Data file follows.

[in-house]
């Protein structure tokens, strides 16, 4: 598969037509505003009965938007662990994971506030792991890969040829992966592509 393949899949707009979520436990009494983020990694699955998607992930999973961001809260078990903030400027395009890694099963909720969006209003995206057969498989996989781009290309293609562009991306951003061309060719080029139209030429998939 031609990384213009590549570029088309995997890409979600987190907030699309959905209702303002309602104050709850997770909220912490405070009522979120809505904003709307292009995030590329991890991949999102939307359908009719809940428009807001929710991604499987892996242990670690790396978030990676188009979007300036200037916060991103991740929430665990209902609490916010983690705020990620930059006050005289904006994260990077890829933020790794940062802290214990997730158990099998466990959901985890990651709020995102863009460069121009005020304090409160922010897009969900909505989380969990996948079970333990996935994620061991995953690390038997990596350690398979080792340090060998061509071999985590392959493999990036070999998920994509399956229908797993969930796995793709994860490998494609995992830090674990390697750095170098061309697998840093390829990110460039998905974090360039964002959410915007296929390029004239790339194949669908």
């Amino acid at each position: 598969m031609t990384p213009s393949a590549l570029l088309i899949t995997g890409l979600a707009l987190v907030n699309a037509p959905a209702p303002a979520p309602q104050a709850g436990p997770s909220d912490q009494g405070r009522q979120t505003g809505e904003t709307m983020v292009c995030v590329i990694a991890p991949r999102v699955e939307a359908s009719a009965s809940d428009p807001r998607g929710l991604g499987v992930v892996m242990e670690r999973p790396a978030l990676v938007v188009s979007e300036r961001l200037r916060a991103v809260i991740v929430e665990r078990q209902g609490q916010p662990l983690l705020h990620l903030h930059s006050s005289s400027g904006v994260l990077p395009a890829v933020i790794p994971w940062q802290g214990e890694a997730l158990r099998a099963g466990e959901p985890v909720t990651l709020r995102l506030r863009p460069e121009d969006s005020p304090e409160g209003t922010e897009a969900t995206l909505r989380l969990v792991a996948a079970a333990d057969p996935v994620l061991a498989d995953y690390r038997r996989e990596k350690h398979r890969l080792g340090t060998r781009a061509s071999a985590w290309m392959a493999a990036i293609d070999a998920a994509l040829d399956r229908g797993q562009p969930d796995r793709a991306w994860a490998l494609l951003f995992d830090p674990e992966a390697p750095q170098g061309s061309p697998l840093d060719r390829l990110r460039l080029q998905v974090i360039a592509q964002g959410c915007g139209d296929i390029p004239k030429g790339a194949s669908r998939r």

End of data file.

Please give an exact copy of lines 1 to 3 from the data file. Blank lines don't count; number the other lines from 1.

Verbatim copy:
[in-house]
């Protein structure tokens, strides 16, 4: 598969037509505003009965938007662990994971506030792991890969040829992966592509 393949899949707009979520436990009494983020990694699955998607992930999973961001809260078990903030400027395009890694099963909720969006209003995206057969498989996989781009290309293609562009991306951003061309060719080029139209030429998939 031609990384213009590549570029088309995997890409979600987190907030699309959905209702303002309602104050709850997770909220912490405070009522979120809505904003709307292009995030590329991890991949999102939307359908009719809940428009807001929710991604499987892996242990670690790396978030990676188009979007300036200037916060991103991740929430665990209902609490916010983690705020990620930059006050005289904006994260990077890829933020790794940062802290214990997730158990099998466990959901985890990651709020995102863009460069121009005020304090409160922010897009969900909505989380969990996948079970333990996935994620061991995953690390038997990596350690398979080792340090060998061509071999985590392959493999990036070999998920994509399956229908797993969930796995793709994860490998494609995992830090674990390697750095170098061309697998840093390829990110460039998905974090360039964002959410915007296929390029004239790339194949669908």
């Amino acid at each position: 598969m031609t990384p213009s393949a590549l570029l088309i899949t995997g890409l979600a707009l987190v907030n699309a037509p959905a209702p303002a979520p309602q104050a709850g436990p997770s909220d912490q009494g405070r009522q979120t505003g809505e904003t709307m983020v292009c995030v590329i990694a991890p991949r999102v699955e939307a359908s009719a009965s809940d428009p807001r998607g929710l991604g499987v992930v892996m242990e670690r999973p790396a978030l990676v938007v188009s979007e300036r961001l200037r916060a991103v809260i991740v929430e665990r078990q209902g609490q916010p662990l983690l705020h990620l903030h930059s006050s005289s400027g904006v994260l990077p395009a890829v933020i790794p994971w940062q802290g214990e890694a997730l158990r099998a099963g466990e959901p985890v909720t990651l709020r995102l506030r863009p460069e121009d969006s005020p304090e409160g209003t922010e897009a969900t995206l909505r989380l969990v792991a996948a079970a333990d057969p996935v994620l061991a498989d995953y690390r038997r996989e990596k350690h398979r890969l080792g340090t060998r781009a061509s071999a985590w290309m392959a493999a990036i293609d070999a998920a994509l040829d399956r229908g797993q562009p969930d796995r793709a991306w994860a490998l494609l951003f995992d830090p674990e992966a390697p750095q170098g061309s061309p697998l840093d060719r390829l990110r460039l080029q998905v974090i360039a592509q964002g959410c915007g139209d296929i390029p004239k030429g790339a194949s669908r998939r």